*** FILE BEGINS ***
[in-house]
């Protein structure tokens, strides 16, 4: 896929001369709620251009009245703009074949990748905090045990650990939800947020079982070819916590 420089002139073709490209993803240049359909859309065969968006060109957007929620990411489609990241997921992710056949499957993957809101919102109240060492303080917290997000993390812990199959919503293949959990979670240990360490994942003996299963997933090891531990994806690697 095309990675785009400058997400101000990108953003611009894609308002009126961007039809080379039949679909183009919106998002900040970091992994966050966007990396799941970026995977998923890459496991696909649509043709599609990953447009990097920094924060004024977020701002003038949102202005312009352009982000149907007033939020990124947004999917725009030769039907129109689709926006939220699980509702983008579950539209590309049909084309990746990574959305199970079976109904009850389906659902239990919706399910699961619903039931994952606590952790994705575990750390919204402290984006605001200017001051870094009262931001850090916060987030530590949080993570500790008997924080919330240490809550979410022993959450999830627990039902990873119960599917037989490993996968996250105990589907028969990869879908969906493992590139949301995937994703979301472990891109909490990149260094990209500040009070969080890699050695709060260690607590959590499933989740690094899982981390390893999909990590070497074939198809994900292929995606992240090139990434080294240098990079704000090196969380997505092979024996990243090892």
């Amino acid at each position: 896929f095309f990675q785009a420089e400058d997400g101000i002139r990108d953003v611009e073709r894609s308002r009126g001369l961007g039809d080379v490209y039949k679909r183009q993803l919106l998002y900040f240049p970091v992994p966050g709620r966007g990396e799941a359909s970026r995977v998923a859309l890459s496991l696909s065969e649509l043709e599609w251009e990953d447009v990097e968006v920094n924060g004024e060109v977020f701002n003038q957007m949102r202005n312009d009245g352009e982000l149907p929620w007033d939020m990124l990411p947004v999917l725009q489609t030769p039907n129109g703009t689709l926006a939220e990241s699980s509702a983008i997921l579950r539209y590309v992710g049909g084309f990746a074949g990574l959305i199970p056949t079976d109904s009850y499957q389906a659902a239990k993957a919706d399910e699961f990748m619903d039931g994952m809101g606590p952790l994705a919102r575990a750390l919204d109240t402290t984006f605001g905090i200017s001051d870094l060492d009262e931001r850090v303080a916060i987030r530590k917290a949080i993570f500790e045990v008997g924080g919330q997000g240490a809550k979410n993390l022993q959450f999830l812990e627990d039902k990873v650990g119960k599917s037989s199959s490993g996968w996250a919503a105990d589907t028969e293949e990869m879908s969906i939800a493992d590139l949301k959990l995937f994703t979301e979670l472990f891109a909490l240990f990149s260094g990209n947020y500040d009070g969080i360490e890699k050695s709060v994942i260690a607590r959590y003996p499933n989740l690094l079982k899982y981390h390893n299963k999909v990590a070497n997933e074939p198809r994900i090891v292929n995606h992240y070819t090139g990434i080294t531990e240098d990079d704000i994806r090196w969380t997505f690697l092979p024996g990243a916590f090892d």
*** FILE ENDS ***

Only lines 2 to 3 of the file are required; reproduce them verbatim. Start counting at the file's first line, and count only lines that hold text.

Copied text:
């Protein structure tokens, strides 16, 4: 896929001369709620251009009245703009074949990748905090045990650990939800947020079982070819916590 420089002139073709490209993803240049359909859309065969968006060109957007929620990411489609990241997921992710056949499957993957809101919102109240060492303080917290997000993390812990199959919503293949959990979670240990360490994942003996299963997933090891531990994806690697 095309990675785009400058997400101000990108953003611009894609308002009126961007039809080379039949679909183009919106998002900040970091992994966050966007990396799941970026995977998923890459496991696909649509043709599609990953447009990097920094924060004024977020701002003038949102202005312009352009982000149907007033939020990124947004999917725009030769039907129109689709926006939220699980509702983008579950539209590309049909084309990746990574959305199970079976109904009850389906659902239990919706399910699961619903039931994952606590952790994705575990750390919204402290984006605001200017001051870094009262931001850090916060987030530590949080993570500790008997924080919330240490809550979410022993959450999830627990039902990873119960599917037989490993996968996250105990589907028969990869879908969906493992590139949301995937994703979301472990891109909490990149260094990209500040009070969080890699050695709060260690607590959590499933989740690094899982981390390893999909990590070497074939198809994900292929995606992240090139990434080294240098990079704000090196969380997505092979024996990243090892």
């Amino acid at each position: 896929f095309f990675q785009a420089e400058d997400g101000i002139r990108d953003v611009e073709r894609s308002r009126g001369l961007g039809d080379v490209y039949k679909r183009q993803l919106l998002y900040f240049p970091v992994p966050g709620r966007g990396e799941a359909s970026r995977v998923a859309l890459s496991l696909s065969e649509l043709e599609w251009e990953d447009v990097e968006v920094n924060g004024e060109v977020f701002n003038q957007m949102r202005n312009d009245g352009e982000l149907p929620w007033d939020m990124l990411p947004v999917l725009q489609t030769p039907n129109g703009t689709l926006a939220e990241s699980s509702a983008i997921l579950r539209y590309v992710g049909g084309f990746a074949g990574l959305i199970p056949t079976d109904s009850y499957q389906a659902a239990k993957a919706d399910e699961f990748m619903d039931g994952m809101g606590p952790l994705a919102r575990a750390l919204d109240t402290t984006f605001g905090i200017s001051d870094l060492d009262e931001r850090v303080a916060i987030r530590k917290a949080i993570f500790e045990v008997g924080g919330q997000g240490a809550k979410n993390l022993q959450f999830l812990e627990d039902k990873v650990g119960k599917s037989s199959s490993g996968w996250a919503a105990d589907t028969e293949e990869m879908s969906i939800a493992d590139l949301k959990l995937f994703t979301e979670l472990f891109a909490l240990f990149s260094g990209n947020y500040d009070g969080i360490e890699k050695s709060v994942i260690a607590r959590y003996p499933n989740l690094l079982k899982y981390h390893n299963k999909v990590a070497n997933e074939p198809r994900i090891v292929n995606h992240y070819t090139g990434i080294t531990e240098d990079d704000i994806r090196w969380t997505f690697l092979p024996g990243a916590f090892d």